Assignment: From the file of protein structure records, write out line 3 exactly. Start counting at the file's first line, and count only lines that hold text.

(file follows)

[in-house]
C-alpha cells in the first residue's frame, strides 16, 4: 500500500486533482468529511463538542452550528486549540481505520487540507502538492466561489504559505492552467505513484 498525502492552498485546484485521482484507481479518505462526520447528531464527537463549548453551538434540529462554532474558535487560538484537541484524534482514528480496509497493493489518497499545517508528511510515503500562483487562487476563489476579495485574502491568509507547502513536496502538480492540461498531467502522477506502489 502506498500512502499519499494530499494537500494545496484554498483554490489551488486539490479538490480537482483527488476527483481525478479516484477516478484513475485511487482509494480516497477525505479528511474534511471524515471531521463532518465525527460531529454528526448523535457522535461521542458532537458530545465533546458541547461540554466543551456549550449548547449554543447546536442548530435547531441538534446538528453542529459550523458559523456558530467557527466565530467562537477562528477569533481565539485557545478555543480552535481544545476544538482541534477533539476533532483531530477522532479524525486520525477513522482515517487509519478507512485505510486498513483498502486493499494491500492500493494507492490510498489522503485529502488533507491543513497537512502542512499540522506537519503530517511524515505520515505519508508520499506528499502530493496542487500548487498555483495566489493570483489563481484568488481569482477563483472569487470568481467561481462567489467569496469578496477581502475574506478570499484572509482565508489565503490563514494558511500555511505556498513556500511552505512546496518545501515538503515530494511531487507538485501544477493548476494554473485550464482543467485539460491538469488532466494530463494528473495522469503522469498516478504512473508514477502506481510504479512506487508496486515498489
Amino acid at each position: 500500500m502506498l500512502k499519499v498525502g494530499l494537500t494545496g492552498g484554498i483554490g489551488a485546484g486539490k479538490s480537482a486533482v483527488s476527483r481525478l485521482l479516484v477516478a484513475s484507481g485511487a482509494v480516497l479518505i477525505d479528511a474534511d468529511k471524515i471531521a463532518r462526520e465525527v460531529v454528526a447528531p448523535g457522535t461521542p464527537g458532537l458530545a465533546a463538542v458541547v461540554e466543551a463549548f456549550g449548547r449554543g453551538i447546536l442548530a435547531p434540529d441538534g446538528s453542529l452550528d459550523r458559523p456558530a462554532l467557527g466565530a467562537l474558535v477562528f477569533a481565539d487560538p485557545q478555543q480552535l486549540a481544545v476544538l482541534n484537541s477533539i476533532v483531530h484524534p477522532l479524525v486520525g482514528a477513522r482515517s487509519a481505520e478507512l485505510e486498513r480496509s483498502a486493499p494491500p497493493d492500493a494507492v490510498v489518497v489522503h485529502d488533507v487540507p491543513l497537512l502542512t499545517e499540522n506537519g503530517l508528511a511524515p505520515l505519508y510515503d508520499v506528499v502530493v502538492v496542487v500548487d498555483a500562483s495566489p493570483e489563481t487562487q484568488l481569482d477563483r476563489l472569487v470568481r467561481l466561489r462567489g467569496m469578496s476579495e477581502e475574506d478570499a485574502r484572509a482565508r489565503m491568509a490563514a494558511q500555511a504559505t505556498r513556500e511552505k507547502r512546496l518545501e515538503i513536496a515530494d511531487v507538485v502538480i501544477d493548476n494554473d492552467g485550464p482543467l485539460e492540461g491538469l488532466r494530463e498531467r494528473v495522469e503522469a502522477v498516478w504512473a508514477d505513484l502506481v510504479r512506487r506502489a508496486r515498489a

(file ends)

Amino acid at each position: 500500500m502506498l500512502k499519499v498525502g494530499l494537500t494545496g492552498g484554498i483554490g489551488a485546484g486539490k479538490s480537482a486533482v483527488s476527483r481525478l485521482l479516484v477516478a484513475s484507481g485511487a482509494v480516497l479518505i477525505d479528511a474534511d468529511k471524515i471531521a463532518r462526520e465525527v460531529v454528526a447528531p448523535g457522535t461521542p464527537g458532537l458530545a465533546a463538542v458541547v461540554e466543551a463549548f456549550g449548547r449554543g453551538i447546536l442548530a435547531p434540529d441538534g446538528s453542529l452550528d459550523r458559523p456558530a462554532l467557527g466565530a467562537l474558535v477562528f477569533a481565539d487560538p485557545q478555543q480552535l486549540a481544545v476544538l482541534n484537541s477533539i476533532v483531530h484524534p477522532l479524525v486520525g482514528a477513522r482515517s487509519a481505520e478507512l485505510e486498513r480496509s483498502a486493499p494491500p497493493d492500493a494507492v490510498v489518497v489522503h485529502d488533507v487540507p491543513l497537512l502542512t499545517e499540522n506537519g503530517l508528511a511524515p505520515l505519508y510515503d508520499v506528499v502530493v502538492v496542487v500548487d498555483a500562483s495566489p493570483e489563481t487562487q484568488l481569482d477563483r476563489l472569487v470568481r467561481l466561489r462567489g467569496m469578496s476579495e477581502e475574506d478570499a485574502r484572509a482565508r489565503m491568509a490563514a494558511q500555511a504559505t505556498r513556500e511552505k507547502r512546496l518545501e515538503i513536496a515530494d511531487v507538485v502538480i501544477d493548476n494554473d492552467g485550464p482543467l485539460e492540461g491538469l488532466r494530463e498531467r494528473v495522469e503522469a502522477v498516478w504512473a508514477d505513484l502506481v510504479r512506487r506502489a508496486r515498489a